Forgive me, Feminist Idols, for I have sinned. This summer I started watching The Bachelorette.
To be fair, at least it’s not The Bachelor… but still. What screams “Post Breakup Therapy” more than making a fantasy spread sheet objectifying men I’ve never met and rooting for a girl who just got dumped by her fiancé? Maybe a post-break up hair chop? (But I’ve been growing out my hair for three years, so that’s an easy no). So I’ve been eating this show up like drunk-me chowing down two Whooper Jr’s and an Oreo shake at 2:30 in the morning after finishing my last final exam. Grossly satisfied but deeply riddled with guilt.
I know… The Bachelor(ette) is a hot mess. With 22 seasons airing since 2002, only one couple from The Bachelor is still together. That’s right—ONE couple. The Bachelorette is holding down the fort a little bit better with six couples still going strong from its 13 seasons. Hopefully this year’s Bachelorette, Becca, will find a love that lasts once the cameras go off. But success rates aside, The Bachelor franchise is very problematic. The Bachelor(ette) glorifies a really regressive and heteronormative presentation of courtship, love and sex. In the Bachelor House, all you need to find true love are: modes of transportation featuring make-out sessions (e.g. limousines, planes, boats, ski lifts), awkward dinner dates in empty 5-Star restaurants, and hometown visits.
But the biggest problem is how The Bachelor glorifies guys who do decent things.
Decent [‘di-sEnt] adj (16 c) 1. Conforming with generally accepted standards of moral behavior 2. Satisfactory (read: tolerable)
“Little Timmy’s scissor skills are decent enough to pass kindergarten, but all of his art projects like he used his teeth to cut them”
Week by week, I found myself commending these men for doing the absolute minimum.
~OMG this guy didn’t mention Becca’s ex is during their one-on-one date! He’s the one!~
~See how he helps her out of the car? What a gentleman!~
~Ahh it’s so nice to see a guy whose masculinity isn’t toxic right away~
But not in a condescending way… I was genuinely impressed.
And that’s really fucked up. There’s the old adage: “Oh there’s plenty of decent guys out there.” And I always thought that was the goal. Only recently has there been the push from decent to dreamy. To find someone who goes above and beyond. To get a partner who offers you a foot massage after a hard day at work. A partner who knows to get you a side of mayo for your sweet potato fries if your server takes your order while you’re in the restroom. Because there are PLENTY of just decent guys out there who don’t deserve an award.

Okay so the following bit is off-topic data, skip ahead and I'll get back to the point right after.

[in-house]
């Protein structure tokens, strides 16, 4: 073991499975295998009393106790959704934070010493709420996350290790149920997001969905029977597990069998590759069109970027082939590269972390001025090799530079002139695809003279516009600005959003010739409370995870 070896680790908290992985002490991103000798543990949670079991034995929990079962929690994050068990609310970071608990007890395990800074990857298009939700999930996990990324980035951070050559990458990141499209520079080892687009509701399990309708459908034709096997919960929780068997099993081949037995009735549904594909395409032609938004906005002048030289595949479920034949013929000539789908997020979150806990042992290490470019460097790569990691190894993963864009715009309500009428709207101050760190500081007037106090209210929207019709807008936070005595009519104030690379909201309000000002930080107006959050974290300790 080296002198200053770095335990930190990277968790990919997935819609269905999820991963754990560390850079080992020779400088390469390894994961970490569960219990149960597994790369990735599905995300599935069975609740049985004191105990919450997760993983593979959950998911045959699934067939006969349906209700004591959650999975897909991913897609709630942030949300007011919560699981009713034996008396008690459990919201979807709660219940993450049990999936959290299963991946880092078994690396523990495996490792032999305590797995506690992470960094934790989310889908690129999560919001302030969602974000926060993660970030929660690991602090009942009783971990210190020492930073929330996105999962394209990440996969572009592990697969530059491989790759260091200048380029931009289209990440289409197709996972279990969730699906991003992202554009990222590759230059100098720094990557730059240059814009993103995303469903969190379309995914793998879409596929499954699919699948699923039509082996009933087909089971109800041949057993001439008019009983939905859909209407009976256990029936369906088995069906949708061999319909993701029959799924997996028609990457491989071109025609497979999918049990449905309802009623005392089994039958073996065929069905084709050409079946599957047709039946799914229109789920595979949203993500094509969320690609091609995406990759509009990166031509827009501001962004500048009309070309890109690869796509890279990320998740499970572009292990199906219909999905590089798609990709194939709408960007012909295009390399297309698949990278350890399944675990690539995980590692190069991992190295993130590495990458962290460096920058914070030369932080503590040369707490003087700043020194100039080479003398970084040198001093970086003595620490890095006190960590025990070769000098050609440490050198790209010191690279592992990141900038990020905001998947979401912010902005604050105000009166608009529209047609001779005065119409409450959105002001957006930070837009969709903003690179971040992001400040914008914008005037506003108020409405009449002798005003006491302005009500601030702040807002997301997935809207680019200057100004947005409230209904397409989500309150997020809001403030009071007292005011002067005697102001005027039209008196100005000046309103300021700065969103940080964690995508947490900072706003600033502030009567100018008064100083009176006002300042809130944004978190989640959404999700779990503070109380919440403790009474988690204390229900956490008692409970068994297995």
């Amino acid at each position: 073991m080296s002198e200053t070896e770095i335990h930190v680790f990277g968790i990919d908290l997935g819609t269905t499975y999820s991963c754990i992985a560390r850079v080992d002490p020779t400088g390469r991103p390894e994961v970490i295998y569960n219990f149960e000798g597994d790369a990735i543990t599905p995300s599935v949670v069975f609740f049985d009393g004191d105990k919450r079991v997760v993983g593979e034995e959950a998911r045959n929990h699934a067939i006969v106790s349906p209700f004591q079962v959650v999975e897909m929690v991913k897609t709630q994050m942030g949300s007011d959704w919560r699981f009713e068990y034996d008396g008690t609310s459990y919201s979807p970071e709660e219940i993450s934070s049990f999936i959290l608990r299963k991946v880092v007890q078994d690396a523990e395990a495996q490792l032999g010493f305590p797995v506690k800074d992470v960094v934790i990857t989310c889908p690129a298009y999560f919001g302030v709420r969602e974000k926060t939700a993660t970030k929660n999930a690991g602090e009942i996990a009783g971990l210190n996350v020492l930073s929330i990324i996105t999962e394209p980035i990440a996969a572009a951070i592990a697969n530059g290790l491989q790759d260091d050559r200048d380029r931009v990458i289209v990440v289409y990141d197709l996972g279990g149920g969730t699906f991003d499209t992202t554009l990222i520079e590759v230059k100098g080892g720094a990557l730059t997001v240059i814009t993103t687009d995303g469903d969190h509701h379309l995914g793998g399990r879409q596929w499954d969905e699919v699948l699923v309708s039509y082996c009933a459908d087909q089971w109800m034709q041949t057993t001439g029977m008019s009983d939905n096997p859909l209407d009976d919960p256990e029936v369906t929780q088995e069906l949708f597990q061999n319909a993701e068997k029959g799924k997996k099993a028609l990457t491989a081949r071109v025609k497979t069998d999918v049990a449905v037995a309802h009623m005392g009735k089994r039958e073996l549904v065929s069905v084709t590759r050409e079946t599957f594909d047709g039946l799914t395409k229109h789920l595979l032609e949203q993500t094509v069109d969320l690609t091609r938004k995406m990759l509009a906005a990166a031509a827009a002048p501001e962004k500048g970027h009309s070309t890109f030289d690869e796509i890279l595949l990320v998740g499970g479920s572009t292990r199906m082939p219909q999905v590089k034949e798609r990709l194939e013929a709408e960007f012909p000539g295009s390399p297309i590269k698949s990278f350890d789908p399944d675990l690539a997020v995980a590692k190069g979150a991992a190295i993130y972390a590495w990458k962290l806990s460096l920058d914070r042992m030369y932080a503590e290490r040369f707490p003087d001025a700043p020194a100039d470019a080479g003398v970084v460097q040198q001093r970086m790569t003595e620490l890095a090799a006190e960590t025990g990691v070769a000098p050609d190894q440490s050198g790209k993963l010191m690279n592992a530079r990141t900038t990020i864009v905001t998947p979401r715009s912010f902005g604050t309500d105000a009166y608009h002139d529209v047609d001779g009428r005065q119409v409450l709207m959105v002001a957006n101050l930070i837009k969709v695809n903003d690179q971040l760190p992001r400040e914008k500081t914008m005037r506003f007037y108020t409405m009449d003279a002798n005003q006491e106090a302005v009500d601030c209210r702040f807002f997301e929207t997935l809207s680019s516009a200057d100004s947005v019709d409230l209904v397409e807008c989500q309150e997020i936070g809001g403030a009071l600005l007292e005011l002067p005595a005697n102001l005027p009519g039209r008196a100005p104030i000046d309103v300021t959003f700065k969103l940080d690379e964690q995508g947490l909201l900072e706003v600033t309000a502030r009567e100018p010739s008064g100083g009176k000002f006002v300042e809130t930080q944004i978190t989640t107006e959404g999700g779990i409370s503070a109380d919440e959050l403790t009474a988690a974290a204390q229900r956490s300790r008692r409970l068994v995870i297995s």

The guy who matched with on Tinder who doesn’t ask to hook up before seeing you in person
Sure, there’s lots of wild folks on Tinder. So when a non-weirdo comes our electronic-way, it’s easy to swoon. But don’t get too excited. He could be a guy who has the audacity to take you out on a date before creepily asking you to wait for your Uber in his apartment (which is conveniently around the corner from the restaurant he chose). *insert barf emoji* *insert barf emoji* *insert barf emoji*
The guy who takes you out on a date and offers to pay the bill
Yes, female empowerment… and fuck gender roles… and I’m an independent who’s got the bank to pay for my meals. But home-dude should AT LEAST offer to pay the bill. I grew up in a non-heteronormative household, and my moms always told me to never trust a guy who doesn’t offer to pay the bill. Also, guys shouldn’t get romantic Brownie Points for tipping well. If there’s one thing my job as a hostess has taught me, tipping is just the right thing to do.
The guy in a fraternity who calls out his brothers for saying “That’s gay” or other fratty problematic shit
Because if he’s not stopping it, he’s promoting it.
The guy in your Literature and Fine Arts class who consumes art outside of the WASP male cannon
Anytime I meet a white guy that likes Noname, I think I’ve met the love of my life and the end of racism is around the corner. The thing is: women make art. People of color make art. Really every marginalized community makes art. In fact, we make great art, and people should listen to it. Marginalized communities have been the backbone of most artforms time and time again. Just because a guy has read Joy Luck Club and Their Eyes Were Watching God doesn’t make him “worldly.” It just means he proficiently completed high school English.
The guy who asked for your number and responds to texts within 24 hours
My rule of thumb is: workplace-level common courtesy should be part of relationship baseline standards. So that includes: responding in a timely manner, showing up on time for shit, and NOT STEALING YOUR FOOD. If he can do it for his job, he can sure as shit do it for you.
The guy who works at Chipotle and always puts $2 worth of guac in your bowl
Okay, honestly, this guy is BAE, but he’s also just doing his job. You’re paying two dollars for that guac. If you went to the grocery store, you could buy TWO WHOLE DAMN AVOCADOS with that amount of money. So you deserve that full spoonful. You shouldn’t be a giddy, fan girl when some guy gives you what you deserve.
Do you watch The Bachelor(ette)? Have you ever fallen for someone “just decent?” Leave a comment!
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Feature Photo: @awardsforgoodboys